Arizona's attorney general on Wednesday accused three members of the state's redistricting commission of stonewalling an investigation of possible open meeting law violations that he said reportedly include private one-on-one talks between the chairwoman and other members before a key vote.Read More »
The five volunteers tasked with redrawing Arizona’s political districts may soon have to tell the world who they’ve been talking with, outside the commission’s public meetings, about their highly-political work.Read More »
In the high-stakes job to redraw Arizona’s political districts, much has been debated about the idea of “transparency.”
The Independent Redistricting Commission, apparently concerned about the public perception of its decision to hire a mapping firm with historic ties to Democratic causes, recently established a rule intended to allay fears of partisanship driving the mapping process.
But what about the commission itself? Shouldn’t its members be held to the same standard?
A Libertarian Party activist alleged in a complaint filed today that a group with ties to Republican politicians is illegally lobbying the state’s redistricting commission.Read More »
After months of administrative drudgery and political tumult the five-person panel charged with redrawing Arizona’s political districts released their first set of working maps Saturday.Read More »
During the last redistricting cycle, Flagstaff narrowly avoided being split into two legislative districts. But in order to keep the city whole, it was coupled with the expansive, Native American-dominated Legislative District 2, a district so heavily Democratic that not one Republican ran for the Legislature there in 2010, an otherwise GOP-wave year.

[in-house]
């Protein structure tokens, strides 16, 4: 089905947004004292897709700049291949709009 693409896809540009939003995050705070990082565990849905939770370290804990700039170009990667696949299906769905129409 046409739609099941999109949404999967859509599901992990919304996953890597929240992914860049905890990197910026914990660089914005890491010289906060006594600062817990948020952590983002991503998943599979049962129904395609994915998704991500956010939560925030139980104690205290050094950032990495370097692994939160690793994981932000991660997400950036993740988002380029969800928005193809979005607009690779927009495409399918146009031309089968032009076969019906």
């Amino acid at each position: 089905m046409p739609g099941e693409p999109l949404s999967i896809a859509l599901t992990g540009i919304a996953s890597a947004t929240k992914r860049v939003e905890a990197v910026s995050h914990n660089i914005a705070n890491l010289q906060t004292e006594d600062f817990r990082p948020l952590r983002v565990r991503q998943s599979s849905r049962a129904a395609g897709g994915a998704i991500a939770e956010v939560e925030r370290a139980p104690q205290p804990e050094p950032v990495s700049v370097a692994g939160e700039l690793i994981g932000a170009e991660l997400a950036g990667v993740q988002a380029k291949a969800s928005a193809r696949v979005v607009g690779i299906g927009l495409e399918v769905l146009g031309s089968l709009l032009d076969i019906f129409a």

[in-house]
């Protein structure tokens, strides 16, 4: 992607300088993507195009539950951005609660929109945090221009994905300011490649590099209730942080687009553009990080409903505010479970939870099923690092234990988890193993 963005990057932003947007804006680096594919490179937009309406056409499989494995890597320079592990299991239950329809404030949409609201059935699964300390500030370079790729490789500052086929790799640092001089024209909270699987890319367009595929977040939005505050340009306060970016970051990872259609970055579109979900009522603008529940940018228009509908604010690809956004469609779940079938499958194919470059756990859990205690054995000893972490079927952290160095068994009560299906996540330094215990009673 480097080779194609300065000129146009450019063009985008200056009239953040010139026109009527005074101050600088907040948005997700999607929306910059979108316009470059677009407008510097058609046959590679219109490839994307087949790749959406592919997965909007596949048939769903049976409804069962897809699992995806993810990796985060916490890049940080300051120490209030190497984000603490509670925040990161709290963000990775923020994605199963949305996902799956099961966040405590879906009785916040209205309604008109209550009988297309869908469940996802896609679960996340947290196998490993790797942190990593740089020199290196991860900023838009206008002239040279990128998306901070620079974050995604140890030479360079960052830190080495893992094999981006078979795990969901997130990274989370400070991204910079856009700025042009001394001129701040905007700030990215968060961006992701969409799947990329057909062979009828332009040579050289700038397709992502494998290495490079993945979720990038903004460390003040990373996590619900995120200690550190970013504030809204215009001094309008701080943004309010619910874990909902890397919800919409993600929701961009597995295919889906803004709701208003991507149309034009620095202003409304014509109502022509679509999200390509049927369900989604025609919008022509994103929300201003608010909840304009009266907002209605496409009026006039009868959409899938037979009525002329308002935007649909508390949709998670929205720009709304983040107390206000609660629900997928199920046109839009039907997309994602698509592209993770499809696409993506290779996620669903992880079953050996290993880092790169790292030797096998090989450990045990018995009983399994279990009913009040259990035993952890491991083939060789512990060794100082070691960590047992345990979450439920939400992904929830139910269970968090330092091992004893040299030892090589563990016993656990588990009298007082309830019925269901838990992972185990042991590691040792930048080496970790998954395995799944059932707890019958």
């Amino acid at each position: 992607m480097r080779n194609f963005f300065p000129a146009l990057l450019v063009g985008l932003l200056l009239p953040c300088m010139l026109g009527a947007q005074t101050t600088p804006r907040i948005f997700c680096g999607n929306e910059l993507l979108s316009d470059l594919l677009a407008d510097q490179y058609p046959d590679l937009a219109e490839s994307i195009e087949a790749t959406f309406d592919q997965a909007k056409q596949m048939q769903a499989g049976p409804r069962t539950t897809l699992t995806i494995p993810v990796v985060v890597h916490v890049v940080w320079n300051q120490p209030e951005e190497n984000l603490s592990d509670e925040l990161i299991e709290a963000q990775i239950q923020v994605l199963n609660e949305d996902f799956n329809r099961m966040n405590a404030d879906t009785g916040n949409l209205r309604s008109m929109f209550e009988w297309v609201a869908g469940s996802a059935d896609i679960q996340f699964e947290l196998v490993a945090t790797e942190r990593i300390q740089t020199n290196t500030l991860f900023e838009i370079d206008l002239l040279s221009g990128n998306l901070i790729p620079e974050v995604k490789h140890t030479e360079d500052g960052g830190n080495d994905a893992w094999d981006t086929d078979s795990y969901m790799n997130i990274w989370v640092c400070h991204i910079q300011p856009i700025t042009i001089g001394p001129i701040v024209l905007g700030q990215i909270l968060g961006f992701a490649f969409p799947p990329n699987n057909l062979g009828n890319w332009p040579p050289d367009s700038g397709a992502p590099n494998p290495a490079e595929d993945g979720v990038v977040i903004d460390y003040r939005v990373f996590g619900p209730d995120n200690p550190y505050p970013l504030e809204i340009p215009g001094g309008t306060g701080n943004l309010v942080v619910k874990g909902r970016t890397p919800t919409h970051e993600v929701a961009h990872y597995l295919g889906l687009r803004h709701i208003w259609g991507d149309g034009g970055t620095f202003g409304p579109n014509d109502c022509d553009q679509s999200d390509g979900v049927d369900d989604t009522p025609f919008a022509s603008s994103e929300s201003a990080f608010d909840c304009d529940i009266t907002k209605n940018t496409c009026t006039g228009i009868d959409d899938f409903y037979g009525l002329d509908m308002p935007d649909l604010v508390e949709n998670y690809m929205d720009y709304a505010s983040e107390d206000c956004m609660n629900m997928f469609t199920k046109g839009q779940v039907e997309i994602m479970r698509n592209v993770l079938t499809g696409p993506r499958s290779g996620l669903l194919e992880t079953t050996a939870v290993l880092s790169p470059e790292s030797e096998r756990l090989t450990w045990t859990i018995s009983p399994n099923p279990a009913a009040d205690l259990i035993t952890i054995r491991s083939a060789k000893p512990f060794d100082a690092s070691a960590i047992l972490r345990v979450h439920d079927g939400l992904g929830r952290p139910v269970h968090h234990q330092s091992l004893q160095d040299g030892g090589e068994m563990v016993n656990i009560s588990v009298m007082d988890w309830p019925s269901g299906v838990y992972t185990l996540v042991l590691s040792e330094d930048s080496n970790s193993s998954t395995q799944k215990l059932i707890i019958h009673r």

Now leaders in Flagstaff say they want to be part of a more competitive district, which can only be accomplished by severing ties with their Native American neighbors to the north and east.
With tensions still simmering after the mapping consultant row, discussions at yesterday’s IRC meeting about which mapping software to purchase were testy.Read More »
Former IRC executive director Adolfo Echeveste didn't mince words today when asked about the progress the current commission has made so far and what they need to do now.Read More »
In regards to the article, “Commissioners eye free mapping software, say it could be used differently than creators intended” Arizona Capitol Times, May 8, we offer the following to address concerns noted by some of the members of Arizona’s Independent Redistricting Commission.Read More »
Ray Bladine wasn’t selected to be the chairman of the Independent Redistricting Commission, but he’ll still get to play a critical role in drawing up new political lines for the state – and now he’ll get paid for his work.Read More »